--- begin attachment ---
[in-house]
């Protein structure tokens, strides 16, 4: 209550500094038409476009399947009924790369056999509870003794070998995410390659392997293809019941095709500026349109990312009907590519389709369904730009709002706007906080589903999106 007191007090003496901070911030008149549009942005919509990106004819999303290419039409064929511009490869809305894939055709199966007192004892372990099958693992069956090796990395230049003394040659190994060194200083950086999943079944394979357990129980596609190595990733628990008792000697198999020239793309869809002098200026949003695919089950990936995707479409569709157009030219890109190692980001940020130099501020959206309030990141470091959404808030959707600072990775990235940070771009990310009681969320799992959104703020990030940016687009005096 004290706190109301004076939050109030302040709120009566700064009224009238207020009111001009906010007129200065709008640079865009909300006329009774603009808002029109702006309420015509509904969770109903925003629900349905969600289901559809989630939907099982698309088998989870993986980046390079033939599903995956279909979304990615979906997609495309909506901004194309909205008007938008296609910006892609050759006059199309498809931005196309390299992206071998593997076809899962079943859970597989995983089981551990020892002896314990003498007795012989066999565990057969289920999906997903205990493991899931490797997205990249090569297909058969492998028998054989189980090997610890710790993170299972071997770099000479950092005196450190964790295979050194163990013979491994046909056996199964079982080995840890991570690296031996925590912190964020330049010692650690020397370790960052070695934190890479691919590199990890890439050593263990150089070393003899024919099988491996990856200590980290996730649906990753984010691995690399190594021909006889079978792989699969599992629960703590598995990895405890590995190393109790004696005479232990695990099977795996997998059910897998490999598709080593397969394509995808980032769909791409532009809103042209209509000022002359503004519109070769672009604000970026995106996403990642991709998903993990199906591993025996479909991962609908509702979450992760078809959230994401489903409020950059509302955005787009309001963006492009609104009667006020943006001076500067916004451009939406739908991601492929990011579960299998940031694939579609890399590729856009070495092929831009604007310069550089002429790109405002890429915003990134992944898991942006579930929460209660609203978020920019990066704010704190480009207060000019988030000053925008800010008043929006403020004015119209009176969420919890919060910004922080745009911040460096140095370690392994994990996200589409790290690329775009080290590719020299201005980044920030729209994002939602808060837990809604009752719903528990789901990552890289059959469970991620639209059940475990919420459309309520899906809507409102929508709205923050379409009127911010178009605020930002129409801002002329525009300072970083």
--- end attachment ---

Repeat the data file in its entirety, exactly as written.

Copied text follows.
[in-house]
């Protein structure tokens, strides 16, 4: 209550500094038409476009399947009924790369056999509870003794070998995410390659392997293809019941095709500026349109990312009907590519389709369904730009709002706007906080589903999106 007191007090003496901070911030008149549009942005919509990106004819999303290419039409064929511009490869809305894939055709199966007192004892372990099958693992069956090796990395230049003394040659190994060194200083950086999943079944394979357990129980596609190595990733628990008792000697198999020239793309869809002098200026949003695919089950990936995707479409569709157009030219890109190692980001940020130099501020959206309030990141470091959404808030959707600072990775990235940070771009990310009681969320799992959104703020990030940016687009005096 004290706190109301004076939050109030302040709120009566700064009224009238207020009111001009906010007129200065709008640079865009909300006329009774603009808002029109702006309420015509509904969770109903925003629900349905969600289901559809989630939907099982698309088998989870993986980046390079033939599903995956279909979304990615979906997609495309909506901004194309909205008007938008296609910006892609050759006059199309498809931005196309390299992206071998593997076809899962079943859970597989995983089981551990020892002896314990003498007795012989066999565990057969289920999906997903205990493991899931490797997205990249090569297909058969492998028998054989189980090997610890710790993170299972071997770099000479950092005196450190964790295979050194163990013979491994046909056996199964079982080995840890991570690296031996925590912190964020330049010692650690020397370790960052070695934190890479691919590199990890890439050593263990150089070393003899024919099988491996990856200590980290996730649906990753984010691995690399190594021909006889079978792989699969599992629960703590598995990895405890590995190393109790004696005479232990695990099977795996997998059910897998490999598709080593397969394509995808980032769909791409532009809103042209209509000022002359503004519109070769672009604000970026995106996403990642991709998903993990199906591993025996479909991962609908509702979450992760078809959230994401489903409020950059509302955005787009309001963006492009609104009667006020943006001076500067916004451009939406739908991601492929990011579960299998940031694939579609890399590729856009070495092929831009604007310069550089002429790109405002890429915003990134992944898991942006579930929460209660609203978020920019990066704010704190480009207060000019988030000053925008800010008043929006403020004015119209009176969420919890919060910004922080745009911040460096140095370690392994994990996200589409790290690329775009080290590719020299201005980044920030729209994002939602808060837990809604009752719903528990789901990552890289059959469970991620639209059940475990919420459309309520899906809507409102929508709205923050379409009127911010178009605020930002129409801002002329525009300072970083």